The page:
"The songs I write have always come from deep places, whether they're deep places of joy or deep places of hurt, and it can be hard inviting people into those places with you," Caleb states.
That openhearted attitude is reflected throughout When I Was Younger, both in Caleb's expressive vocals and in the band's vivid performances of such personally-charged tunes as "Silhouettes," "Second Guessing Games," "Keep On Keeping On," "Waiting for My Time to Come" and "Won't Give Up," which exemplify the combination of sharp lyrical insight and indelible melodic craft that makes Colony House special.

As When I Was Younger demonstrates, much of Colony House's appeal lies in the three bandmates' powerful rapport, which extends into every aspect of their lives—and which has defined their approach towards the music.

"Our musical and personal chemistry goes hand in hand," Caleb affirms. "The three of us are best friends, which means that at any given moment we are each other's worst enemies as well. Being in a band is like being in a marriage—it's a constant reminder of your own pride, and a reminder that you have to be willing to sacrifice in order for it to be successful. We've made a conscious effort to build the foundation of the band on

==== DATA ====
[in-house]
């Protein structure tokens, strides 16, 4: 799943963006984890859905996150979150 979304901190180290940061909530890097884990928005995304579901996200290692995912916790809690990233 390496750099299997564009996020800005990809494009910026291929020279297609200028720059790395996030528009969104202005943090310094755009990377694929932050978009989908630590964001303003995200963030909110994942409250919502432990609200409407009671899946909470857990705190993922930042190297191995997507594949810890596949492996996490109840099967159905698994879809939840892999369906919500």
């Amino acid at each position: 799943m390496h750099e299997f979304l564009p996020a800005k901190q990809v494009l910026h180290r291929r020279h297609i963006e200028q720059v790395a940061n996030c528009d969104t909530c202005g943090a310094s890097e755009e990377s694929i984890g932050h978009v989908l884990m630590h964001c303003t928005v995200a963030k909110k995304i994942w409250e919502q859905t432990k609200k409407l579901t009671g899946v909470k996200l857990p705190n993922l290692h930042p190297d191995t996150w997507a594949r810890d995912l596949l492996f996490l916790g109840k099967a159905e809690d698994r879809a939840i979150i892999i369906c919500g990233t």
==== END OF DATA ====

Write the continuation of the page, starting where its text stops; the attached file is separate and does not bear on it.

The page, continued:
our friendship, and then letting that spill over into our creative relationship."

As the sons of Contemporary Christian pop superstar Steven Curtis Chapman, Caleb and Will Chapman have been steeped in music for their entire lives. They began making music together in early childhood, playing with their dad as well as their own
combos. In 2009 they joined forces with Scott Mills, who they'd met through a cousin.

Although initially known collectively as Caleb, the trio rechristened themselves Colony
House in 2013, borrowing the name of an apartment complex in their hometown of Franklin, where Will and Scott as well as Caleb's future wife had all lived prior to the band's formation.